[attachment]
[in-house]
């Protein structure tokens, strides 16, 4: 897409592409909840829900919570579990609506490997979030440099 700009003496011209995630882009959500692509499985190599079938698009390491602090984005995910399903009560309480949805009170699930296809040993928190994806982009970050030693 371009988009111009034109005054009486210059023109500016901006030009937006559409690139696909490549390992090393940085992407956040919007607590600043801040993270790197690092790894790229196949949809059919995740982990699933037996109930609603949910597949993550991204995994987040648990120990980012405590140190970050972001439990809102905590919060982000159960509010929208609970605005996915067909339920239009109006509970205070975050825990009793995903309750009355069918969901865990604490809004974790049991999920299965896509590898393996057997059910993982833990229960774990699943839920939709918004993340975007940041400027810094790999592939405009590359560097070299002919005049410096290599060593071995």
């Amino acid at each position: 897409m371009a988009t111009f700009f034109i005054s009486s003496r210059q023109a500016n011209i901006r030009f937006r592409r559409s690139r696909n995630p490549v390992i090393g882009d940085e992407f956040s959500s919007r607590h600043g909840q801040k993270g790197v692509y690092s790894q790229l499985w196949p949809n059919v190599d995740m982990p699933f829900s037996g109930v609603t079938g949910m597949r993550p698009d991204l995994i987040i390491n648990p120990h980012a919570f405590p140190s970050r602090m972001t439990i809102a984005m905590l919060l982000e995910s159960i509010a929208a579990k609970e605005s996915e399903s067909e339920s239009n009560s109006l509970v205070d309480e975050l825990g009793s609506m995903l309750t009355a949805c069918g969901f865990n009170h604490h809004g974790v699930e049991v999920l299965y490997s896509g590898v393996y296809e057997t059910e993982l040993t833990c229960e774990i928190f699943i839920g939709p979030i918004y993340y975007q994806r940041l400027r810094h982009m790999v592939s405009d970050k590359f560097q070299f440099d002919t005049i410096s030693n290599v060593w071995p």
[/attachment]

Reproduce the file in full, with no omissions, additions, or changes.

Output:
[in-house]
């Protein structure tokens, strides 16, 4: 897409592409909840829900919570579990609506490997979030440099 700009003496011209995630882009959500692509499985190599079938698009390491602090984005995910399903009560309480949805009170699930296809040993928190994806982009970050030693 371009988009111009034109005054009486210059023109500016901006030009937006559409690139696909490549390992090393940085992407956040919007607590600043801040993270790197690092790894790229196949949809059919995740982990699933037996109930609603949910597949993550991204995994987040648990120990980012405590140190970050972001439990809102905590919060982000159960509010929208609970605005996915067909339920239009109006509970205070975050825990009793995903309750009355069918969901865990604490809004974790049991999920299965896509590898393996057997059910993982833990229960774990699943839920939709918004993340975007940041400027810094790999592939405009590359560097070299002919005049410096290599060593071995």
């Amino acid at each position: 897409m371009a988009t111009f700009f034109i005054s009486s003496r210059q023109a500016n011209i901006r030009f937006r592409r559409s690139r696909n995630p490549v390992i090393g882009d940085e992407f956040s959500s919007r607590h600043g909840q801040k993270g790197v692509y690092s790894q790229l499985w196949p949809n059919v190599d995740m982990p699933f829900s037996g109930v609603t079938g949910m597949r993550p698009d991204l995994i987040i390491n648990p120990h980012a919570f405590p140190s970050r602090m972001t439990i809102a984005m905590l919060l982000e995910s159960i509010a929208a579990k609970e605005s996915e399903s067909e339920s239009n009560s109006l509970v205070d309480e975050l825990g009793s609506m995903l309750t009355a949805c069918g969901f865990n009170h604490h809004g974790v699930e049991v999920l299965y490997s896509g590898v393996y296809e057997t059910e993982l040993t833990c229960e774990i928190f699943i839920g939709p979030i918004y993340y975007q994806r940041l400027r810094h982009m790999v592939s405009d970050k590359f560097q070299f440099d002919t005049i410096s030693n290599v060593w071995p």